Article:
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Sep 27

Hexcells Infinite – Review

Hexcells Infinite is the third logic puzzle game in the Hexcells series, after Hexcells and Hexcells Plus, brought to us by Matthew Brown. The latest, and possible final, installment of the series has become truly amazing with an endless mode of puzzles.

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As Hexcells Infinite is a logic puzzle game, in the trend of Minesweeper, there is no storyline attached to it.

Graphics

The visual design has not changed since the first game and this is truly not needed either. The simplistic design has been brilliant from the start and it allows the player to focus purely on the puzzle. The contrast between the hexes are clearly visible thanks to the usage of bright yellow and blue colors – even the color-blind should be able to see the difference quite well.

Sound

The sound design in Hexcells is as serene as it is sublime. Again, the focus of the player is directed to the gameplay and not on the ambient sounds, which do somewhat calm the mind. There is a slight variation in the background sounds when the player has marked a cell and if done fast enough, the tunes are quite catchy – of course, the goal of the game is to complete the puzzles with as less mistakes as possible.

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Gameplay

The Hexcells series can be looked at as a modernized version of the classic Minesweeper that has haunted many of us for years. However unlike Minesweeper, Hexcells does not have a timer nor does it punish the player for making crucial mistakes when marking the cells. While the mistakes you have made will be counted up, it is not necessarily to punish the player but rather to be able to give the player the points they deserve when completing a level. In a way, the number of mistakes being recorded can always be looked at as a means of doing better next time as you will need a certain amount of ‘points’ to unlock the next set of puzzles. All-in-all, there are thirty-six available puzzles in Hexcells, the same number as the previous games. The learning curve for Hexcells Infinite is dependent on how well the player handles logic thinking but it can be steep once you’ve progressed through several levels as each level will have new mechanics added to the previous ones.

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The gameplay is fairly simple but it does require a decent amount of logical thinking when it comes to solving the puzzles as they do seem quite complex at a first glance. The player is given a grid, which resembles a honeycomb, of several hexagons. The numbers which you can find in the empty tiles are a direct hint to the number of tiles that are part of the pattern that are surrounding that exact empty tile. However, new mechanics are added every once in a while to ramp up the difficulty which can end in extremely mind-boggling puzzles where you need to mark a hundred tiles. For example, numbers inside brackets {} hints the player that the tiles of the pattern in that area are consecutive – thus {3} means that the tiles that are part of the pattern are all next to each other. This can become slightly confusing when you are given a grid that carries both {} and — marks as the — marks mean exactly the opposite. Having a good memory comes in handy as these hints only show up once. Obviously, the gameplay is not as complex as you’d think it is and the real short description should really be – the gameplay is similar to Minesweeper where you mark the bombs.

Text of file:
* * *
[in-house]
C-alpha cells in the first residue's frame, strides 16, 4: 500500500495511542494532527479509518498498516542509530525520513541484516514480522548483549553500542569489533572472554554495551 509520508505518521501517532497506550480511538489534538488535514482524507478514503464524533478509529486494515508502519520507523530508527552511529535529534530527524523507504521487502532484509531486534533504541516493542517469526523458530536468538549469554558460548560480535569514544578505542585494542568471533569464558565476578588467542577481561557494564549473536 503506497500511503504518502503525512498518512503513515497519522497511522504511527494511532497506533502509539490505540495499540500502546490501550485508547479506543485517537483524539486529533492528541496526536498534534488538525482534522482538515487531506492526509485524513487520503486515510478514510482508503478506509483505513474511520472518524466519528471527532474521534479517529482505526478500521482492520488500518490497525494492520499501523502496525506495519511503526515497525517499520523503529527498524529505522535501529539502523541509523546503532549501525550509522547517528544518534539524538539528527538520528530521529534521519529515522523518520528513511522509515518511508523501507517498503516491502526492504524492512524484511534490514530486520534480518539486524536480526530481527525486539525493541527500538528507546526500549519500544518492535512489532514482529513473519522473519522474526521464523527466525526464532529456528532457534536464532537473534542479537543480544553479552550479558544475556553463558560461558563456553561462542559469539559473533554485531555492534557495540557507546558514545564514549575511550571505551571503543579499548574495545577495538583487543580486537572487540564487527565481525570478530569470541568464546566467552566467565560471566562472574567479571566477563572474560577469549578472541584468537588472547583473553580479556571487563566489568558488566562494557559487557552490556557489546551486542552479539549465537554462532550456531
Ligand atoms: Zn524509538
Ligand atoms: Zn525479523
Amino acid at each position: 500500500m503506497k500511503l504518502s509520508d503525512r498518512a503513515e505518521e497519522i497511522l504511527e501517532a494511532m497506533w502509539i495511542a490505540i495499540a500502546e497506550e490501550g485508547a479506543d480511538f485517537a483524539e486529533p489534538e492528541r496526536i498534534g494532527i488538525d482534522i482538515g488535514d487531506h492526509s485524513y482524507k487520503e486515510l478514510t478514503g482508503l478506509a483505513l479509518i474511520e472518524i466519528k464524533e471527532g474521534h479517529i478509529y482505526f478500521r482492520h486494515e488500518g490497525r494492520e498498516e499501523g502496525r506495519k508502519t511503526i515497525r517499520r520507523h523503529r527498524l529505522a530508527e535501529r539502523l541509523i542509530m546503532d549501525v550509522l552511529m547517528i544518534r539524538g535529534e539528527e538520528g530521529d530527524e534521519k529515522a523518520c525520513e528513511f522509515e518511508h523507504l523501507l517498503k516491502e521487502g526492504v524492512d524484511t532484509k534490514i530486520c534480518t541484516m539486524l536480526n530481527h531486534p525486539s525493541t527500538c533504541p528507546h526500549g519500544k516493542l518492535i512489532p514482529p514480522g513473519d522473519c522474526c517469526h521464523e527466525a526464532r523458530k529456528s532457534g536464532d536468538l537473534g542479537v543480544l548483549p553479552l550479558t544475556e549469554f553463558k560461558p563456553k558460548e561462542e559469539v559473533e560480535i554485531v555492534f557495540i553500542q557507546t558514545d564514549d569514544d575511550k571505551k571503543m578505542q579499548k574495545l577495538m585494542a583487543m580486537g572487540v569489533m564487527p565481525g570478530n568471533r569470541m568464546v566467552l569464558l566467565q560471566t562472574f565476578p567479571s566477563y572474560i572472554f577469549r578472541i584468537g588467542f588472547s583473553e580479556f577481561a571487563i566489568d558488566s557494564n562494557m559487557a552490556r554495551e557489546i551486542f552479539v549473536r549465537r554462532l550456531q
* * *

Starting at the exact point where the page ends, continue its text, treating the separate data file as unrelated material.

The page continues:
In the previous games, you had no way of swapping the mouse buttons. This is a new feature in Hexcells Infinite and while it is uncalled for, it is always great to give the player an option. Another new feature in Hexcells Infinite is the random puzzle generator which uses an eight digit seed number to generate a daily puzzle. Thanks to the eight digits, these puzzles can be shared easily as long as you’ll remember the code. These puzzle require less guess-work, although some are still brain teasing and the blue hexes can range between fifteen to more than a hundred remaining. Thanks to this new feature, the puzzles in Hexcells Infinite are truly infinite and the game now has tens, if not hundreds, of hours of gameplay.

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Conclusion

Hexcells Infinite is a successful successor to Hexcells and Hexcells Plus with even more mind-boggling puzzles that require your full attention. The addition of an infinite-mode where you can play as many puzzles as you can possibly want is truly one of its best features. The game continues to direct its focus on the gameplay itself due to the subtle auditory and visual designs. All-in-all, Hexcells Infinite is one of the best puzzle games there is. To top it off, you truly get your (brain-teasing) bang for your money with the endless puzzles and tens of hours of gameplay.

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